A mitral valve repair puts patients back to their original life spans. Hear one man’s advice to others who may want to put off treatment.
Norm Jahn has had many professional roles in his 59 years, including Las Vegas police sergeant, Lake Superior State University criminal justice professor and his current position as an academic success coach for college students in need of academic assistance.
But the Sault Ste. Marie, Michigan, resident referred to himself as a "chicken" when it came to any type of surgical procedure.
That is, until he faced open-heart surgery to repair his mitral valve in March. Now, he has a message for others: "Don't be a chicken when it comes to a surgery that can save your life."
Jahn was undergoing a routine exam to clear him for a hip replacement when his primary physician informed him of a heart murmur — something he had never been told about before. A follow-up echocardiogram revealed mitral valve prolapse with regurgitation.
Causes and symptoms of mitral valve prolapse
Mitral valve prolapse occurs when the leaflets of the mitral valve bulge into the left atrium of the heart during the heart's contraction.
As a result, the leaflets can't create a tight seal, causing a backward flow, or regurgitation, of blood into the left atrium. The condition can be life-threatening if the disease progresses into advanced heart issues such as congestive heart failure, atrial fibrillation or pulmonary hypertension.
Symptoms may include a cough, shortness of breath, fatigue, lightheadedness, chest pain and an irregular heartbeat. Mitral valve prolapse can be diagnosed via echocardiogram, transesophageal echocardiogram, X-ray or cardiac catheterization.
The diagnosis came as a shock to Jahn, who hadn't experienced any symptoms. He was referred to a cardiologist near his home in Michigan's Upper Peninsula who coincidentally was diagnosed with the same condition years earlier.
"My cardiologist said, 'You need to deal with this as soon as possible,'" Jahn says. "She told me about her own successful mitral valve repair at the University of Michigan and recommended I go there for treatment."
Treatment for mitral valve prolapse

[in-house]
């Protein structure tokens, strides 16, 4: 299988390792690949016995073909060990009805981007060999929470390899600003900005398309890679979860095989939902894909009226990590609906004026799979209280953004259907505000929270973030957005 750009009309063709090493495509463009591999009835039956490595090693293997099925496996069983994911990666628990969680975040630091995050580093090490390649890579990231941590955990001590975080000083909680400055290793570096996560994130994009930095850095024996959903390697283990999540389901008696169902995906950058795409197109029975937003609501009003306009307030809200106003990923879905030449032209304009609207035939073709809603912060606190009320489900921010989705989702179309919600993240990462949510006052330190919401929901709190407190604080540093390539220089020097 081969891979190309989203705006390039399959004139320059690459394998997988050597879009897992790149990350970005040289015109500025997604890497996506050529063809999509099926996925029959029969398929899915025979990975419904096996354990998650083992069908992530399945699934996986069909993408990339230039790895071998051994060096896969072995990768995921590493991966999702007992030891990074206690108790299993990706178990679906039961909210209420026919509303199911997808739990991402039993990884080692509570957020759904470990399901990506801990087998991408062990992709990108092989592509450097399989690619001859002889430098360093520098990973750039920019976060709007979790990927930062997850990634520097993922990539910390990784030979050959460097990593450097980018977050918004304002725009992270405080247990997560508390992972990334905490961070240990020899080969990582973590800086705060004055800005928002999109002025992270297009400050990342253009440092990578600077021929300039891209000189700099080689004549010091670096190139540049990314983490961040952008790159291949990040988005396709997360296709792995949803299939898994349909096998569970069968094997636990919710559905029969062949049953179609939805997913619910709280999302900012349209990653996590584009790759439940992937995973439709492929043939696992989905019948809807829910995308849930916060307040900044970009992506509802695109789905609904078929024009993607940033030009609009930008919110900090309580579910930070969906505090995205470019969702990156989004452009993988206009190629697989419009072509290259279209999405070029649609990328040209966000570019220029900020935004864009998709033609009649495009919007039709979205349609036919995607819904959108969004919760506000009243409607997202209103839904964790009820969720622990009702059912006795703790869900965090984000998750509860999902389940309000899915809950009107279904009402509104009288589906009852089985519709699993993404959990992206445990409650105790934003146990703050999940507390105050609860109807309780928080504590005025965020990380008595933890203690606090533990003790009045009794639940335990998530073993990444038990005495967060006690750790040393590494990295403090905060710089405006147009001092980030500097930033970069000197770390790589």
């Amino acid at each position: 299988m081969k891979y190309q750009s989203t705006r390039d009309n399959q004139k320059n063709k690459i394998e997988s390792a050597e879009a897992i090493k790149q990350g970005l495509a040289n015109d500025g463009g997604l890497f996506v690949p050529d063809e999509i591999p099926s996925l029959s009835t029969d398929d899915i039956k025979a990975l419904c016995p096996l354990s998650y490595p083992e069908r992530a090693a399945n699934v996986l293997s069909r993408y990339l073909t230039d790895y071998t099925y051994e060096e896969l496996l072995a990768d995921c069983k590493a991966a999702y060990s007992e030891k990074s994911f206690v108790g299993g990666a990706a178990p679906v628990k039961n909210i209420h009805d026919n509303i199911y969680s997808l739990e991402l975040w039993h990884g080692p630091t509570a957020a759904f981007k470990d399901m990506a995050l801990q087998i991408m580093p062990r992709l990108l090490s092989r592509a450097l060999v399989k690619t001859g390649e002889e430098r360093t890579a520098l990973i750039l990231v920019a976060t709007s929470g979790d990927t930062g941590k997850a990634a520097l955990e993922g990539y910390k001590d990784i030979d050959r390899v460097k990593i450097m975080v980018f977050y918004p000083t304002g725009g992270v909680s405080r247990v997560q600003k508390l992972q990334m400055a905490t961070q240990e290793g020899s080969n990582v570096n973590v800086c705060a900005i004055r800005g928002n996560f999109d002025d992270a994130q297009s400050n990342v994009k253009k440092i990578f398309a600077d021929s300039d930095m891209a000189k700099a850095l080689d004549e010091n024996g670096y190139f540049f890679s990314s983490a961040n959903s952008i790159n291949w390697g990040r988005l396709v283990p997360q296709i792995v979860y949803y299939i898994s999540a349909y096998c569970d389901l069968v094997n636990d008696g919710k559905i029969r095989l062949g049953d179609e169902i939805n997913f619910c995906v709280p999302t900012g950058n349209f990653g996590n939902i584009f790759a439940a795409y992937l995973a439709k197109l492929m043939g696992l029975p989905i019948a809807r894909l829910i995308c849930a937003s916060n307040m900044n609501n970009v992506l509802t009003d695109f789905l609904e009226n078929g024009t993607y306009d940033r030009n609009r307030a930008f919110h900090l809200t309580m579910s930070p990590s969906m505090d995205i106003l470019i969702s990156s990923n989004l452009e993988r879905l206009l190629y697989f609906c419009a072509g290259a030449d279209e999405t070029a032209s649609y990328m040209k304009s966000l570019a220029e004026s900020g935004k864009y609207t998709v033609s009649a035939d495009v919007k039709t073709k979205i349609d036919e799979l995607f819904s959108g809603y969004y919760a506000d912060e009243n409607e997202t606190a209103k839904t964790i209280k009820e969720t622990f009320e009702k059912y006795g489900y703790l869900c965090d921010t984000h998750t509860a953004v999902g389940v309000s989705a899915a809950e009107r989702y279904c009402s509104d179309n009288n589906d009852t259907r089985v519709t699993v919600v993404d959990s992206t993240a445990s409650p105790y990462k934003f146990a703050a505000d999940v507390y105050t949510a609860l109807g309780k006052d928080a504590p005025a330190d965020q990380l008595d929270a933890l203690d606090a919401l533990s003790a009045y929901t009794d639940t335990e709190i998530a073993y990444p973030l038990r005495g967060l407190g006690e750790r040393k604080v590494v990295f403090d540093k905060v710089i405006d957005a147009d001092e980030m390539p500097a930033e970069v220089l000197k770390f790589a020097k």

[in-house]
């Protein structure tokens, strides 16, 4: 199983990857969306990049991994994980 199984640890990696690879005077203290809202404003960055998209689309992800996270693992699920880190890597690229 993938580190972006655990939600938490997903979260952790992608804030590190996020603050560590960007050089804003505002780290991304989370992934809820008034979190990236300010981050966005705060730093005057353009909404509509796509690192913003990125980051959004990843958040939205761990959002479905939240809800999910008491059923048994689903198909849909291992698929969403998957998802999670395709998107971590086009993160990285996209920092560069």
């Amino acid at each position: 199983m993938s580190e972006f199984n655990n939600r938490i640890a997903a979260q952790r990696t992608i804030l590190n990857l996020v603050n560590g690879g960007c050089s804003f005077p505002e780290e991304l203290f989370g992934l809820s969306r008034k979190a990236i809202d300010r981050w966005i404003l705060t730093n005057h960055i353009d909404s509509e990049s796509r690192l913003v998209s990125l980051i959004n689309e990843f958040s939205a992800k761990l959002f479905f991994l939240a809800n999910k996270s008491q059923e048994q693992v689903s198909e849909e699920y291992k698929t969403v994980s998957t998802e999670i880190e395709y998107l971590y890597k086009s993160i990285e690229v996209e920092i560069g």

Jahn didn't need further convincing. He made an appointment and headed south across the Mackinac Bridge to the University of Michigan Frankel Cardiovascular Center. There, he met cardiac surgeon Steven Bolling, M.D., the same surgeon who had treated his own cardiologist.
The experience turned out to be a positive one, Jahn says.
"My wife and I met with Dr. Bolling and his team. Dr. Bolling was very confident. He told me, 'We repair these, and this is how we do it.' I definitely did not want to accept the fact that I had a defective part, but being convinced by Dr. Bolling that it could be fixed was compelling."
Jahn's surgery was scheduled for March 12.
During the open-heart procedure, Jahn also needed his mitral valve chordae repaired. Chordae are thin, cordlike tendons that support the mitral valve leaflets as they open and close to move blood through the heart. When they become stretched or broken, as in Jahn's case, the mitral valve can't close properly.
"The patient had little damage to his heart because we were able to get to him early enough to repair his valve," says Bolling, who has performed thousands of mitral valve repair procedures and stresses the importance of early intervention.
"Unfortunately, some patients come to us with a heart that is already damaged. We can replace their mitral valve, but we can't restore them back to their original timeline the way we can with a mitral valve repair."
Recovering from mitral valve repair procedure
After surgery, Jahn says he experienced only mild discomfort.
"I was up and out of bed the next day and walking around the ICU floor."
He was released four days later and began his road to recovery, feeling stronger and healthier each day.
"My life trajectory is where it would be if I had never had a mitral valve issue," Jahn is happy to report. He wants to spread the word to others who may be apprehensive about seeking medical attention.
"Men especially can be in denial and delay treatment, which can further complicate things," he says, thankful to have the experience behind him.
Because mitral valve disease can be genetic, Jahn's two daughters and two brothers have been tested, but they show no signs of the disease.
Jahn was recently cleared to go back to work and has begun cardiac rehabilitation.
"My repair happens to be a complete fix, according to Dr. Bolling. He told me to get on with my life," Jahn says, which is exactly what he intends to do.
"I'm glad to still be ticking and kicking!"
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